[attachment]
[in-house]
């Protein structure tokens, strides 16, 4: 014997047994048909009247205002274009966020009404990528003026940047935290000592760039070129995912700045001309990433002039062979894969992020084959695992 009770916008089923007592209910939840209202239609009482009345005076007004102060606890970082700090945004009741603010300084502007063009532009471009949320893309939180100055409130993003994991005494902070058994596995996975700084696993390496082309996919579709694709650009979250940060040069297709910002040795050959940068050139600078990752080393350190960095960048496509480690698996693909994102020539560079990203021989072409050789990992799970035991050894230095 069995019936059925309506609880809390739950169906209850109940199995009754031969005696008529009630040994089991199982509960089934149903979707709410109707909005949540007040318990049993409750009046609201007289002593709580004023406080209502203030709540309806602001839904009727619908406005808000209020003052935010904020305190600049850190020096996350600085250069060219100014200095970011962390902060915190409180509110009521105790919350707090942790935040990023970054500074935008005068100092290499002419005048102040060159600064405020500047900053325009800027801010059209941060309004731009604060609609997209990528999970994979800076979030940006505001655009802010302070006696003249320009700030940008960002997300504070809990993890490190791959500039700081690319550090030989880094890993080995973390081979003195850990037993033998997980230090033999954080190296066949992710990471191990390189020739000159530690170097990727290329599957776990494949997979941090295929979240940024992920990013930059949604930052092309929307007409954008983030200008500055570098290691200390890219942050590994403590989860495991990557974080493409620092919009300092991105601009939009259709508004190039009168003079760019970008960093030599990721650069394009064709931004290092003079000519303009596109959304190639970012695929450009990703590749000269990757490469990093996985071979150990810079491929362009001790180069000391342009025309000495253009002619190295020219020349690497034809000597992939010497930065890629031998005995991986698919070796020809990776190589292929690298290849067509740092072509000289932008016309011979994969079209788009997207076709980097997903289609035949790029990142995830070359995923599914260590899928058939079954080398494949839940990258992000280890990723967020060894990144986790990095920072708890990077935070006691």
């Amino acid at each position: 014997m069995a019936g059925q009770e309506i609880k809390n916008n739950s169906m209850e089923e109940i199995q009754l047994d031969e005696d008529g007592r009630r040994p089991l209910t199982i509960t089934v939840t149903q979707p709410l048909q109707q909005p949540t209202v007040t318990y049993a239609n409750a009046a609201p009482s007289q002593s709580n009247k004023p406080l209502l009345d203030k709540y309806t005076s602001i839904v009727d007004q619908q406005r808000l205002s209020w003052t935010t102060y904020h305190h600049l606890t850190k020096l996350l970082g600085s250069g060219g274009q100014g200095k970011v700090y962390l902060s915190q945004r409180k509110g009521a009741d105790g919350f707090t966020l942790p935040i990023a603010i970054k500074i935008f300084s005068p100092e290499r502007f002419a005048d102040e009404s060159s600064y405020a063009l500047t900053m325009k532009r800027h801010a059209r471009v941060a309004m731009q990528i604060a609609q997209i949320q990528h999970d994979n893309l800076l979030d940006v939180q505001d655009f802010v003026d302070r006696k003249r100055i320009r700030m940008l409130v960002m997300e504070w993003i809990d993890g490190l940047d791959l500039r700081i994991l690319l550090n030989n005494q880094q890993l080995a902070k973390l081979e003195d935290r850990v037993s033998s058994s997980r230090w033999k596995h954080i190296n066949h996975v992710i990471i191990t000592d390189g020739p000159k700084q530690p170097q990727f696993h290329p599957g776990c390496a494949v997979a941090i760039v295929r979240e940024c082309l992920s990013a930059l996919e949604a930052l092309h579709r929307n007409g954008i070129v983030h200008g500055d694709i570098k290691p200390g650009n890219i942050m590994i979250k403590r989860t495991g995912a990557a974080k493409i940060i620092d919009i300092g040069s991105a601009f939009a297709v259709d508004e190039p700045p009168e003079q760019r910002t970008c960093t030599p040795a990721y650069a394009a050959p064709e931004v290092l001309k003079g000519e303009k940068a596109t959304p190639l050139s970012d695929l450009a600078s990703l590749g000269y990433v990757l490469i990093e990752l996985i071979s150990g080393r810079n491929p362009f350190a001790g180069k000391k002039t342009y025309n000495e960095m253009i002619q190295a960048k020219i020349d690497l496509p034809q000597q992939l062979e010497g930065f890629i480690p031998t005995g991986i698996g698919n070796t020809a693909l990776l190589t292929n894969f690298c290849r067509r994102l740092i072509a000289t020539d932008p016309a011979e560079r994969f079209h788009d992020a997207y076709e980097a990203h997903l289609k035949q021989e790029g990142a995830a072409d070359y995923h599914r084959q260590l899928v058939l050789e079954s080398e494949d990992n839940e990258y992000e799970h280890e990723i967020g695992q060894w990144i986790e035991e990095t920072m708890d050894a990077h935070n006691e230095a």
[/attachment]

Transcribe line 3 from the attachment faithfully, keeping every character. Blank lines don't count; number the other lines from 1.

């Amino acid at each position: 014997m069995a019936g059925q009770e309506i609880k809390n916008n739950s169906m209850e089923e109940i199995q009754l047994d031969e005696d008529g007592r009630r040994p089991l209910t199982i509960t089934v939840t149903q979707p709410l048909q109707q909005p949540t209202v007040t318990y049993a239609n409750a009046a609201p009482s007289q002593s709580n009247k004023p406080l209502l009345d203030k709540y309806t005076s602001i839904v009727d007004q619908q406005r808000l205002s209020w003052t935010t102060y904020h305190h600049l606890t850190k020096l996350l970082g600085s250069g060219g274009q100014g200095k970011v700090y962390l902060s915190q945004r409180k509110g009521a009741d105790g919350f707090t966020l942790p935040i990023a603010i970054k500074i935008f300084s005068p100092e290499r502007f002419a005048d102040e009404s060159s600064y405020a063009l500047t900053m325009k532009r800027h801010a059209r471009v941060a309004m731009q990528i604060a609609q997209i949320q990528h999970d994979n893309l800076l979030d940006v939180q505001d655009f802010v003026d302070r006696k003249r100055i320009r700030m940008l409130v960002m997300e504070w993003i809990d993890g490190l940047d791959l500039r700081i994991l690319l550090n030989n005494q880094q890993l080995a902070k973390l081979e003195d935290r850990v037993s033998s058994s997980r230090w033999k596995h954080i190296n066949h996975v992710i990471i191990t000592d390189g020739p000159k700084q530690p170097q990727f696993h290329p599957g776990c390496a494949v997979a941090i760039v295929r979240e940024c082309l992920s990013a930059l996919e949604a930052l092309h579709r929307n007409g954008i070129v983030h200008g500055d694709i570098k290691p200390g650009n890219i942050m590994i979250k403590r989860t495991g995912a990557a974080k493409i940060i620092d919009i300092g040069s991105a601009f939009a297709v259709d508004e190039p700045p009168e003079q760019r910002t970008c960093t030599p040795a990721y650069a394009a050959p064709e931004v290092l001309k003079g000519e303009k940068a596109t959304p190639l050139s970012d695929l450009a600078s990703l590749g000269y990433v990757l490469i990093e990752l996985i071979s150990g080393r810079n491929p362009f350190a001790g180069k000391k002039t342009y025309n000495e960095m253009i002619q190295a960048k020219i020349d690497l496509p034809q000597q992939l062979e010497g930065f890629i480690p031998t005995g991986i698996g698919n070796t020809a693909l990776l190589t292929n894969f690298c290849r067509r994102l740092i072509a000289t020539d932008p016309a011979e560079r994969f079209h788009d992020a997207y076709e980097a990203h997903l289609k035949q021989e790029g990142a995830a072409d070359y995923h599914r084959q260590l899928v058939l050789e079954s080398e494949d990992n839940e990258y992000e799970h280890e990723i967020g695992q060894w990144i986790e035991e990095t920072m708890d050894a990077h935070n006691e230095a």